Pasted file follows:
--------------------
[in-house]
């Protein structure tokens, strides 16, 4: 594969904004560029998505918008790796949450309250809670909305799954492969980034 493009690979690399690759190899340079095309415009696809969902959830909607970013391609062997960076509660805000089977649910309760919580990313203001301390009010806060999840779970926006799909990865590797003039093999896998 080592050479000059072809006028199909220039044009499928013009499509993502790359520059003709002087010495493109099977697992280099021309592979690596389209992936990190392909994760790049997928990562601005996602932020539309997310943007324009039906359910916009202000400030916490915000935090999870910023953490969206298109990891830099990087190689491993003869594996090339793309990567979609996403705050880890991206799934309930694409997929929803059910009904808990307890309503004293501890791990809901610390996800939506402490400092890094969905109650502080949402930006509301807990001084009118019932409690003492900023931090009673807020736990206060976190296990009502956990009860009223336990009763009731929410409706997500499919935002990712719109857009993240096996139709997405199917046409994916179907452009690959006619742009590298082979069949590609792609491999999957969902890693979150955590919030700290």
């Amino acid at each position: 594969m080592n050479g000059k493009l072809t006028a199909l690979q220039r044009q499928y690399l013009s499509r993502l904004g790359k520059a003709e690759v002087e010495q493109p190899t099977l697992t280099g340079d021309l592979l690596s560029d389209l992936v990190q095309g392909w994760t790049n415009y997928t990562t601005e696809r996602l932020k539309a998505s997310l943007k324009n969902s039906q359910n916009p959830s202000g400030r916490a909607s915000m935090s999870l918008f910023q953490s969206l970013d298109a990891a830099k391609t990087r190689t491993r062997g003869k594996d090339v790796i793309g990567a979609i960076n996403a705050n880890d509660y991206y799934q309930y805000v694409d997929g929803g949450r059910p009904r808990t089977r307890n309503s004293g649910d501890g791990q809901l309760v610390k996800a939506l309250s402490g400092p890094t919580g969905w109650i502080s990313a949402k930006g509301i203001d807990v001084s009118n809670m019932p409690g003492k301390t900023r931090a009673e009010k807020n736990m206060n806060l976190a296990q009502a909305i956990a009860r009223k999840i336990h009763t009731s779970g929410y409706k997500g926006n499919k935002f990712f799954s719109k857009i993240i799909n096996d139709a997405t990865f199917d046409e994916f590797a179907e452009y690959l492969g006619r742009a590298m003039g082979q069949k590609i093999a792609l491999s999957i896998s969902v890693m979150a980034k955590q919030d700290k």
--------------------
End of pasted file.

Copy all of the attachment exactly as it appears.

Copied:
[in-house]
């Protein structure tokens, strides 16, 4: 594969904004560029998505918008790796949450309250809670909305799954492969980034 493009690979690399690759190899340079095309415009696809969902959830909607970013391609062997960076509660805000089977649910309760919580990313203001301390009010806060999840779970926006799909990865590797003039093999896998 080592050479000059072809006028199909220039044009499928013009499509993502790359520059003709002087010495493109099977697992280099021309592979690596389209992936990190392909994760790049997928990562601005996602932020539309997310943007324009039906359910916009202000400030916490915000935090999870910023953490969206298109990891830099990087190689491993003869594996090339793309990567979609996403705050880890991206799934309930694409997929929803059910009904808990307890309503004293501890791990809901610390996800939506402490400092890094969905109650502080949402930006509301807990001084009118019932409690003492900023931090009673807020736990206060976190296990009502956990009860009223336990009763009731929410409706997500499919935002990712719109857009993240096996139709997405199917046409994916179907452009690959006619742009590298082979069949590609792609491999999957969902890693979150955590919030700290």
């Amino acid at each position: 594969m080592n050479g000059k493009l072809t006028a199909l690979q220039r044009q499928y690399l013009s499509r993502l904004g790359k520059a003709e690759v002087e010495q493109p190899t099977l697992t280099g340079d021309l592979l690596s560029d389209l992936v990190q095309g392909w994760t790049n415009y997928t990562t601005e696809r996602l932020k539309a998505s997310l943007k324009n969902s039906q359910n916009p959830s202000g400030r916490a909607s915000m935090s999870l918008f910023q953490s969206l970013d298109a990891a830099k391609t990087r190689t491993r062997g003869k594996d090339v790796i793309g990567a979609i960076n996403a705050n880890d509660y991206y799934q309930y805000v694409d997929g929803g949450r059910p009904r808990t089977r307890n309503s004293g649910d501890g791990q809901l309760v610390k996800a939506l309250s402490g400092p890094t919580g969905w109650i502080s990313a949402k930006g509301i203001d807990v001084s009118n809670m019932p409690g003492k301390t900023r931090a009673e009010k807020n736990m206060n806060l976190a296990q009502a909305i956990a009860r009223k999840i336990h009763t009731s779970g929410y409706k997500g926006n499919k935002f990712f799954s719109k857009i993240i799909n096996d139709a997405t990865f199917d046409e994916f590797a179907e452009y690959l492969g006619r742009a590298m003039g082979q069949k590609i093999a792609l491999s999957i896998s969902v890693m979150a980034k955590q919030d700290k």